"I think the similarity with L.I.E.S. extends to the passion for releasing new artists and also the prolific rate at which we release records (although they’re definitely releasing more at the moment!) plus some of the overlap in sound, but I think both labels have come from a different place. Most of the artists that have built the foundations of Lobster Theremin are not bound by location; most of them are not from London or even the UK. However, that doesn’t mean it’s not as tight knit. A lot of these artists were aware of each other online and for them to come together under a shared umbrella I feel is a good opportunity for all of us to build a unique group of international artists.
"One extra thing to say is that there are far too many labels not doing enough to push their artists or simply curating inappropriate releases, not helping artists to reach their full potential and just generally flooding the market with low quality releases and concepts."
When it comes to selecting tracks for the label, are you hands on about going out and finding artists who fit the bill or are you generally selecting material from people approaching you?
"I’ve probably signed one or very possibly two releases from tracks that have been sent to me so that’s not really how I go about things. I generally scour the web for new artists and for hidden gems. Sometimes it’s not even the tracks on their Soundcloud that are the best but when you request more things to hear that is often when you get the real gold. A couple of releases came about as I’d already bought releases from these people before but felt that I could either provide a new angle for them creatively, or help curate a release that would thrust them into the ears of a wider audience."
You’ve so far worked mostly with producers who will be new to listeners – Palms Trax in particular has been a revelation for many. Do you intend to maintain close relationships with the producers on the label and build a catalogue around them, or do you see Theremin being more about continually unleashing new talent?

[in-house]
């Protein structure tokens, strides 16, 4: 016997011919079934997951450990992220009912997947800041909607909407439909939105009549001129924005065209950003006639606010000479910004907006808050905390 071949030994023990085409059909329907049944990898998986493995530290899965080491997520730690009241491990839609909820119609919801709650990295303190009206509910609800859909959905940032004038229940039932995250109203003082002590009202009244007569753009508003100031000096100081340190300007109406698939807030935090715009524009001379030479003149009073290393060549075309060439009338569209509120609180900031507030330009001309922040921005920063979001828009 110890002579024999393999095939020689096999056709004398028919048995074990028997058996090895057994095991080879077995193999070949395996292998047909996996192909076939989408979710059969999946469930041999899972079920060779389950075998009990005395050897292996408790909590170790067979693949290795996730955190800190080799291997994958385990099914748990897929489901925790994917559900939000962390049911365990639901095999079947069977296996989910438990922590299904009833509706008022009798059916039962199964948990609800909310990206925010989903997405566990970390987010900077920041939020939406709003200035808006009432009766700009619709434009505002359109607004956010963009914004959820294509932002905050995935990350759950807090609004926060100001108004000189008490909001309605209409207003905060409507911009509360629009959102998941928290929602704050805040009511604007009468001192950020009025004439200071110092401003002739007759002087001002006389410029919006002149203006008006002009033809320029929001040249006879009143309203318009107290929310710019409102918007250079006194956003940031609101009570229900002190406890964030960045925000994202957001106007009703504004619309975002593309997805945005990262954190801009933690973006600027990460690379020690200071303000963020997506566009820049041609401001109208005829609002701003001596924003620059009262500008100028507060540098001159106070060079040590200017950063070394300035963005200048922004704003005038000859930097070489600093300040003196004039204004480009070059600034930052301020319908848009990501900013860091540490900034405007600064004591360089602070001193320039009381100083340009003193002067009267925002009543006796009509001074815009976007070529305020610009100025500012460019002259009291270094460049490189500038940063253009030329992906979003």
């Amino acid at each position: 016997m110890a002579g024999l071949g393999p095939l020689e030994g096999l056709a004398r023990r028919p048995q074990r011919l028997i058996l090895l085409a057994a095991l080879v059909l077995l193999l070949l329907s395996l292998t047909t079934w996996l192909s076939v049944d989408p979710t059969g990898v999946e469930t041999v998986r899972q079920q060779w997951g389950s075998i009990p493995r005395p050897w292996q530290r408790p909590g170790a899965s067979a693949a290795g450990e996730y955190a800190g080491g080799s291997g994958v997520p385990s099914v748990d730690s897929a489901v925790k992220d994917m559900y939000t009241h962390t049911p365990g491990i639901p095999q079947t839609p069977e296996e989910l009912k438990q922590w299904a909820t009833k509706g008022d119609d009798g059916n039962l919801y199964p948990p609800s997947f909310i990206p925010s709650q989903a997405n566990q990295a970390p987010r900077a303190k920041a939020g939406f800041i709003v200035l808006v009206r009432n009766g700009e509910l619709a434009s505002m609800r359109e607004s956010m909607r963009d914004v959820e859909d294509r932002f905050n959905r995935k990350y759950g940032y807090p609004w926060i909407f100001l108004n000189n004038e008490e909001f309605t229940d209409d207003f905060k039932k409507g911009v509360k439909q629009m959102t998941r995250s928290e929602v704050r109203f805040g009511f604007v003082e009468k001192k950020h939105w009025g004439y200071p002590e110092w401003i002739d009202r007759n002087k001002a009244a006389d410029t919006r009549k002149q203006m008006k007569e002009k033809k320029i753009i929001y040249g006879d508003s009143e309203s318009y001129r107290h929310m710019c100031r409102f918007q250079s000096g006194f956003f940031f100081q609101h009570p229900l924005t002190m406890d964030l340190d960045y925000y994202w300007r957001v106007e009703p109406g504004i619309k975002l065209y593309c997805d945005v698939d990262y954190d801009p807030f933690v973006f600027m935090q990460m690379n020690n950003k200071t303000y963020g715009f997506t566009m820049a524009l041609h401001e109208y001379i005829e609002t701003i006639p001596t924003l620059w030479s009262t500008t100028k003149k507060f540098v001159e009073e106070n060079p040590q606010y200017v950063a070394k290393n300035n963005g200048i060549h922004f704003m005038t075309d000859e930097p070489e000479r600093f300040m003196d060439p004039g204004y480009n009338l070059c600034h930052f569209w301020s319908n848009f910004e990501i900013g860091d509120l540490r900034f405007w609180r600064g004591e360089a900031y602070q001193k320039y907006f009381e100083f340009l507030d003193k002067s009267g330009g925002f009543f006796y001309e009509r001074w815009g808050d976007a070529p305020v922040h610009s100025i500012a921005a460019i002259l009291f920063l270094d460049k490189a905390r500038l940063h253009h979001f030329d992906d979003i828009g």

"There’s a balance here. I’d thought about doing a Lobster Theremin night next year with every single artist who had released with us up until that point and realised that it would be 20 artists total with about 15 flying in, which is bonkers! But I work to maintain an ongoing dialogue with artists on the label. My Facebook chat literally pops up about 20 times a day with different people I’m chatting to about releases or shows or even just gear and jokes and memes. Route 8 and myself chatted for 9-10 months before he finally came to the UK and we got on like a house on fire, and that’s what I want for everyone on the label. Snow Bone, Manse and Ozel AB are in London, I fly out to see Palms Trax as he’s a close friend plus there are a number of future releasing artists over there too I try make time to see. Budapest, Detroit, Chicago, Australia. There’s really no border for this kind of thing.
"In terms of new talent there is literally so much that it’s coming out of my ears, I’m having to really knuckle down in terms of curating and making sure everything is the best it can be. The scope of this will start to extend beyond the boundaries of Lobster Theremin, although on that innocuous tip I do actually run more labels but not everyone is aware of it."
Finally, what’s the next order of business for the label and what can we expect going forward generally?
"From September to November there will be three releases a month on Lobster Theremin with some material that’s been brewing since last year. There’s a wealth of incredible techno in there and the black label will be getting pretty extended in that time! In the run up to October there’ll be another exciting announcement plus there are loads of secret things I do that only people on the mailing list are aware of, but I suppose that’s why they stay on the mailing list. Under the surface there’s a lot more going on than people know about or would expect."